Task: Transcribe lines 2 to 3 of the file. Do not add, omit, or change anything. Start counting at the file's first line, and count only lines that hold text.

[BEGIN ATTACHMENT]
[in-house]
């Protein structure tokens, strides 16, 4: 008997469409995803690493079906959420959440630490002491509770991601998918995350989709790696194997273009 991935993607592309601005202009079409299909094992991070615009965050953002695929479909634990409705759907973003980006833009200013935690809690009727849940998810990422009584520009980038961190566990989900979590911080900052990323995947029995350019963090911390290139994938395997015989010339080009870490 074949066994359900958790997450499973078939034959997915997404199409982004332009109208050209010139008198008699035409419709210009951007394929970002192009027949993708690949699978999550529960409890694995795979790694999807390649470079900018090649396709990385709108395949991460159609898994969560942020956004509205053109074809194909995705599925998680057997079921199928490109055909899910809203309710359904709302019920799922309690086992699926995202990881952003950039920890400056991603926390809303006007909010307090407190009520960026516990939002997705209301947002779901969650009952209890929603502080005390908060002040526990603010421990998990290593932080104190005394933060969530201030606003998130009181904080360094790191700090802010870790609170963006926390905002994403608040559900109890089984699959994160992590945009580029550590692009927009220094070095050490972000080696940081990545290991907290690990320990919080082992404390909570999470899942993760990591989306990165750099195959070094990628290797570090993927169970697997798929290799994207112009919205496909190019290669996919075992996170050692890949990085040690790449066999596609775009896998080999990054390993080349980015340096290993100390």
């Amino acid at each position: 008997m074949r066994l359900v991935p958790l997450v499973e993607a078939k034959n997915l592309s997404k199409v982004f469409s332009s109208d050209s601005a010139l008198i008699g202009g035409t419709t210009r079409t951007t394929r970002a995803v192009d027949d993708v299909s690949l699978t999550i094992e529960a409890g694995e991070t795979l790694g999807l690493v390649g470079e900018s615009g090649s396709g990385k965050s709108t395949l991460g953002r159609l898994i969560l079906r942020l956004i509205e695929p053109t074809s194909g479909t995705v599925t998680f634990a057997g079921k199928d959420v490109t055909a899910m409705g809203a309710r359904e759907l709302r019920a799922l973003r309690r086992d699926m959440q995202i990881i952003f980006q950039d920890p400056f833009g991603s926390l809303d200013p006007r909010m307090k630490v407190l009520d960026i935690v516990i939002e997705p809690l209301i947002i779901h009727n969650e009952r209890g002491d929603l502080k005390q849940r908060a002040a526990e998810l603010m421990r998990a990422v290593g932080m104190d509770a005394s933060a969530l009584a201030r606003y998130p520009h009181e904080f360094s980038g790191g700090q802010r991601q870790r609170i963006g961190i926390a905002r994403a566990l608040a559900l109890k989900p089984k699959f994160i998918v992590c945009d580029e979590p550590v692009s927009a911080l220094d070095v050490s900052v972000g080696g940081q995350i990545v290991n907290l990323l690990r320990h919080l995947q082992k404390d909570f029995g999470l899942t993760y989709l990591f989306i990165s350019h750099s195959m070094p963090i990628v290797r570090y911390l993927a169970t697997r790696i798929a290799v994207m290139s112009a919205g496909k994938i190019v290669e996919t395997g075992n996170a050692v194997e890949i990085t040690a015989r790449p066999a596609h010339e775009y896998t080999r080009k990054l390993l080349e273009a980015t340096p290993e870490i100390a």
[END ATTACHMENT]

């Protein structure tokens, strides 16, 4: 008997469409995803690493079906959420959440630490002491509770991601998918995350989709790696194997273009 991935993607592309601005202009079409299909094992991070615009965050953002695929479909634990409705759907973003980006833009200013935690809690009727849940998810990422009584520009980038961190566990989900979590911080900052990323995947029995350019963090911390290139994938395997015989010339080009870490 074949066994359900958790997450499973078939034959997915997404199409982004332009109208050209010139008198008699035409419709210009951007394929970002192009027949993708690949699978999550529960409890694995795979790694999807390649470079900018090649396709990385709108395949991460159609898994969560942020956004509205053109074809194909995705599925998680057997079921199928490109055909899910809203309710359904709302019920799922309690086992699926995202990881952003950039920890400056991603926390809303006007909010307090407190009520960026516990939002997705209301947002779901969650009952209890929603502080005390908060002040526990603010421990998990290593932080104190005394933060969530201030606003998130009181904080360094790191700090802010870790609170963006926390905002994403608040559900109890089984699959994160992590945009580029550590692009927009220094070095050490972000080696940081990545290991907290690990320990919080082992404390909570999470899942993760990591989306990165750099195959070094990628290797570090993927169970697997798929290799994207112009919205496909190019290669996919075992996170050692890949990085040690790449066999596609775009896998080999990054390993080349980015340096290993100390």
């Amino acid at each position: 008997m074949r066994l359900v991935p958790l997450v499973e993607a078939k034959n997915l592309s997404k199409v982004f469409s332009s109208d050209s601005a010139l008198i008699g202009g035409t419709t210009r079409t951007t394929r970002a995803v192009d027949d993708v299909s690949l699978t999550i094992e529960a409890g694995e991070t795979l790694g999807l690493v390649g470079e900018s615009g090649s396709g990385k965050s709108t395949l991460g953002r159609l898994i969560l079906r942020l956004i509205e695929p053109t074809s194909g479909t995705v599925t998680f634990a057997g079921k199928d959420v490109t055909a899910m409705g809203a309710r359904e759907l709302r019920a799922l973003r309690r086992d699926m959440q995202i990881i952003f980006q950039d920890p400056f833009g991603s926390l809303d200013p006007r909010m307090k630490v407190l009520d960026i935690v516990i939002e997705p809690l209301i947002i779901h009727n969650e009952r209890g002491d929603l502080k005390q849940r908060a002040a526990e998810l603010m421990r998990a990422v290593g932080m104190d509770a005394s933060a969530l009584a201030r606003y998130p520009h009181e904080f360094s980038g790191g700090q802010r991601q870790r609170i963006g961190i926390a905002r994403a566990l608040a559900l109890k989900p089984k699959f994160i998918v992590c945009d580029e979590p550590v692009s927009a911080l220094d070095v050490s900052v972000g080696g940081q995350i990545v290991n907290l990323l690990r320990h919080l995947q082992k404390d909570f029995g999470l899942t993760y989709l990591f989306i990165s350019h750099s195959m070094p963090i990628v290797r570090y911390l993927a169970t697997r790696i798929a290799v994207m290139s112009a919205g496909k994938i190019v290669e996919t395997g075992n996170a050692v194997e890949i990085t040690a015989r790449p066999a596609h010339e775009y896998t080999r080009k990054l390993l080349e273009a980015t340096p290993e870490i100390a």